The Nakba remembered.

Stop the presses!  The New York Times has printed something that is more than remotely pro-Palestinian.  We can certainly expect the "anti-semite" accusation to appear and for this sort of article to not appear again for a long time.  The article speaks of the Nakba and the inequality of Arabs living in a Jewish state, but it hardly does justice to even beginning to describe the Nakba in any sort of meaningful way.  Here is an excerpt:

Their story is part of a larger one: After the United Nations General Assembly voted in late 1947 for two states in Palestine, one Arab and one Jewish, local Arab militias and their regional supporters went on the offensive against Jewish settlements, in anger over the United Nations’ support for a Jewish state. Zionist forces counterattacked. Hundreds of Palestinian villages, including Lajoun, were evacuated and mostly destroyed.

Palestinian Arabs became refugees in Jordan, Lebanon and Gaza, then under Egypt’s supervision. But some, like Mr. Mahameed, stayed in Israel. They were made citizens and were promised equality, but never got it.

Those who had left or had been expelled from their villages were not permitted back and have spent the past 60 years often a few miles away, watching their land farmed or built upon by newcomers, many of them refugees from Nazi oppression or Soviet anti-Semitism.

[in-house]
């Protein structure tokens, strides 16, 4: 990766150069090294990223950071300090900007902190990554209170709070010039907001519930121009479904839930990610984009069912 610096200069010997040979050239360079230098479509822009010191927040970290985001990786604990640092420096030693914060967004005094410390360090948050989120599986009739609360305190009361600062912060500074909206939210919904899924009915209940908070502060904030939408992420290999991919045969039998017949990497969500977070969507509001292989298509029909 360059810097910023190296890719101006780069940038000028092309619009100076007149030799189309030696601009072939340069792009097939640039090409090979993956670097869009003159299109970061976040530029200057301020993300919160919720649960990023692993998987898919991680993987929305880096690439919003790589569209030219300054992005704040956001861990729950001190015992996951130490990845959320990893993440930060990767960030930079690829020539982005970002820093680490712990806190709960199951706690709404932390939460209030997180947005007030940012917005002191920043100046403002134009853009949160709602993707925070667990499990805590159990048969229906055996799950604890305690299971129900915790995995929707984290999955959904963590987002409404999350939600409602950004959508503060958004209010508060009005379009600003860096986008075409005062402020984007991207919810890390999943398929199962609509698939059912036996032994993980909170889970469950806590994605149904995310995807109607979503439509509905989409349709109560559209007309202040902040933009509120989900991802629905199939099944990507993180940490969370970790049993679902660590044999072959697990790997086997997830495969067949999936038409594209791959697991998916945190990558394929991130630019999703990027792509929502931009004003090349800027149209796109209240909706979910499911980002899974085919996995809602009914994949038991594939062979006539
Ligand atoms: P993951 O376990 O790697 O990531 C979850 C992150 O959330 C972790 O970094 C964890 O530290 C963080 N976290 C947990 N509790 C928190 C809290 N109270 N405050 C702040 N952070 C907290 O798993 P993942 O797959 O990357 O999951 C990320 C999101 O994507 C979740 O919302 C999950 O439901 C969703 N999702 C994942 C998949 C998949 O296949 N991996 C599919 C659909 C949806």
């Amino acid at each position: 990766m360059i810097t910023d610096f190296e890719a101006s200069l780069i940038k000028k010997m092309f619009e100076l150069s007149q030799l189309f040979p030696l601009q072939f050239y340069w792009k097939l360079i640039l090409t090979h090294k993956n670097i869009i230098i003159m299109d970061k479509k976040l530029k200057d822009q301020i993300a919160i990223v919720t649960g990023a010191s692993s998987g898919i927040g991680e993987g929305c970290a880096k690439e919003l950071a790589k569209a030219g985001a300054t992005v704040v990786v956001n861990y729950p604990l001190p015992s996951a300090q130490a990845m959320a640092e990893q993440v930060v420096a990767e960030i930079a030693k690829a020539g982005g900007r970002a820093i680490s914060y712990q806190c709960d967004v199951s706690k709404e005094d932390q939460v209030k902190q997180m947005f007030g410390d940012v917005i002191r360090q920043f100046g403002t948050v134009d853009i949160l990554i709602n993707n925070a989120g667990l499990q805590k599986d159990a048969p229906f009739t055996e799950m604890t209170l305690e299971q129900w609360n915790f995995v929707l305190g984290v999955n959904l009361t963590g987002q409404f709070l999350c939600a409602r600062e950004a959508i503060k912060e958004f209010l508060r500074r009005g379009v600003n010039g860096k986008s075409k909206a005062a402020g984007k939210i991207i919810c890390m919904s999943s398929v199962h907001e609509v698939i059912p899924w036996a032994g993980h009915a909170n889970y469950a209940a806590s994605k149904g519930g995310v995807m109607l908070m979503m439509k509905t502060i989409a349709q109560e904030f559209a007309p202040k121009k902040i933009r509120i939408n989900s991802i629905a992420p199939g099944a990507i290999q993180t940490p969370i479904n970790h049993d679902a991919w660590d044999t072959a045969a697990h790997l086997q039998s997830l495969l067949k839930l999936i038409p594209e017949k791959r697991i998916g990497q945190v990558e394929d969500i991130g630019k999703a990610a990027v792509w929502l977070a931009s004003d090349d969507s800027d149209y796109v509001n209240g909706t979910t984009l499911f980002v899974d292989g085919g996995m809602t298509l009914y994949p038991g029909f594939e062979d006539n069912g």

In 1953, the Israeli Parliament retroactively declared 300,000 acres of captured village land to be government property for settlement or security purposes.

Of course the story doesn’t mention that the Arabs were often attacking in retaliation for Lehi and Irgun terrorist attacks on Arabs to begin with. 

The Nakba is a horrible story that is virtually untold here in the USA, in contrast to the sad stories that we like to tell over and over again, the stories that don’t give any comfort to our so-called enemies such as the Holocaust etc.  You can find a concise summary here:

It is well worth reading. 

Even better is the beginner’s guide to the root of the refugee problem found here:

Remember the Nakba.

P.S.  Here the leader of World Likud is calling for the Nakba memorials to be banned:

In a press release distributed to the news media on Tuesday, Danon said the purpose of the march is "to oppose and incite against the state."

"This is a deliberate and subversive challenge of the Arab Israeli leadership against the existence of the State of Israel," Danon said.

Should Dichter fail to heed Danon’s call, the World Likud chair said he intends to appeal to the district court. He also demanded the authorities arrest any Arab leader quoted as inciting against the state and its institutions, as well as anyone seen brandishing the flag of an enemy state or a terrorist organization.


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